Starring Olive Thomas
May 21, 1920
This is the fluffiest sort of fluff, but good summer booking
just the same, though any but the best type of houses may find
it lacking in dramatic meat. This is due to the delicacy with
which Alan Crosland has directed Olive Thomas, who here continues
her trip toward film fame. Photographic and laboratory work were
of the high class Selznick has led us to expect in his pictures.
The story, moreover, is better than this firm's usual run. Frances Marion wrote it, and it concerns the escapades of a school girl. Too strictly brought up, she gets into all sorts of innocent trouble when the chance comes. Some of the titles were humorous in the best sense. All were well thought out and phrased.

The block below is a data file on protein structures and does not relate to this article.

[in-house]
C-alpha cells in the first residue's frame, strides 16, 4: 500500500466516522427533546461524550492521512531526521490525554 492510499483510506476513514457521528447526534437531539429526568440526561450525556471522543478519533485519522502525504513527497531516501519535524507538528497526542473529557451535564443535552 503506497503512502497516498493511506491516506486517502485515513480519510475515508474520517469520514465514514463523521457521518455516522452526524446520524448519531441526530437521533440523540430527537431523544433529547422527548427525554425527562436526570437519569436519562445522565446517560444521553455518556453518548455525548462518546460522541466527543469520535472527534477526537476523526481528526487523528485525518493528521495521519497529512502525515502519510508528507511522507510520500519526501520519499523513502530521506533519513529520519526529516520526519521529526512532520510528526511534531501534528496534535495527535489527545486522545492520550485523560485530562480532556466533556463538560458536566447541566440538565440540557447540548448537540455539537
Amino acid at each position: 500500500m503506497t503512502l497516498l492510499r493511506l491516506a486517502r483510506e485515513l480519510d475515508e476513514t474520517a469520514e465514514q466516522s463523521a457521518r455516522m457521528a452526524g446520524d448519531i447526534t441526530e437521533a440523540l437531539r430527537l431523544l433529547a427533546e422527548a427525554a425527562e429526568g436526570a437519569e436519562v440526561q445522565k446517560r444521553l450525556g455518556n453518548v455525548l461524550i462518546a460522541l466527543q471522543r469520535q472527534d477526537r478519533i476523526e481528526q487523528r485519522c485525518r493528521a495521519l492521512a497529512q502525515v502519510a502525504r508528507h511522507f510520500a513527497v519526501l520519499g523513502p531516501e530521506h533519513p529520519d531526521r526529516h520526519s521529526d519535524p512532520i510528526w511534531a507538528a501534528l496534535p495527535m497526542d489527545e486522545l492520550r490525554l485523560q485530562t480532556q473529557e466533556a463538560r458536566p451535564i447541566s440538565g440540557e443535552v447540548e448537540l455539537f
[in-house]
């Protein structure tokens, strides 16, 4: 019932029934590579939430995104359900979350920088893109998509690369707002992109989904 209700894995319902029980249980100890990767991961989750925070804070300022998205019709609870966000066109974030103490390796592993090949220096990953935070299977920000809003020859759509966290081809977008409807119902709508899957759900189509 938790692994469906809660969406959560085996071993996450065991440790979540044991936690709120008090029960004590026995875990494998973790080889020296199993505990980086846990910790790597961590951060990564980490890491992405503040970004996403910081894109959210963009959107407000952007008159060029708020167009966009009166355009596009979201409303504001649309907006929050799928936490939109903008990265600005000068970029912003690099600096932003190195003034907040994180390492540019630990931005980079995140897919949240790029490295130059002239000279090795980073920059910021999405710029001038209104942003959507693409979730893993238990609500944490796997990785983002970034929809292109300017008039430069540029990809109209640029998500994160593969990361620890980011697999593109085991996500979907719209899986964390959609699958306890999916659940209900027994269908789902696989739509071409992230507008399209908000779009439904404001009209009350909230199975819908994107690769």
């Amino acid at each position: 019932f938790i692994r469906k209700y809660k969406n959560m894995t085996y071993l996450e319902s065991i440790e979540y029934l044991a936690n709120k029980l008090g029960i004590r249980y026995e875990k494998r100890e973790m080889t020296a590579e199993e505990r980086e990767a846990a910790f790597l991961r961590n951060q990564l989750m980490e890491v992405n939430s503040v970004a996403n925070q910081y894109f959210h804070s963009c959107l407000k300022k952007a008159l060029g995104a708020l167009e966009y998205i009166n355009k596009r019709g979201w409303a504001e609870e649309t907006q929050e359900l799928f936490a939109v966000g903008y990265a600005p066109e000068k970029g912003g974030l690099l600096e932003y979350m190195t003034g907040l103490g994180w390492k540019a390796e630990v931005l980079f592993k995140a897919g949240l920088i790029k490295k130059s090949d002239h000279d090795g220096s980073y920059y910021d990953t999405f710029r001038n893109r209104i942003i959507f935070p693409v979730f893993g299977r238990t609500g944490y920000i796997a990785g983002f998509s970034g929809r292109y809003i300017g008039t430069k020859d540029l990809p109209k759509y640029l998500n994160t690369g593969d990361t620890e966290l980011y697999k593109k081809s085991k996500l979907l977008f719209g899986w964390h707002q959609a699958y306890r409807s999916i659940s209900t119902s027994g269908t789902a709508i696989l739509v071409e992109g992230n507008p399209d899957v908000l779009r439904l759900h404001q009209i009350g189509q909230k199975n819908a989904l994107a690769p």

More interesting than any of the commercial phases of the picture is Miss Thomas herself. Her appeal is the sex appeal. Very sensibly her director has assented to the fact. Miss Thomas has too heavy a make-up in the first reel, and her dresses should not fit so tightly.
This light, whimsical story remains, nevertheless, excellent market stuff for the more appreciative audiences.
For more information, see "The Flapper" as our "Feature of the Month"
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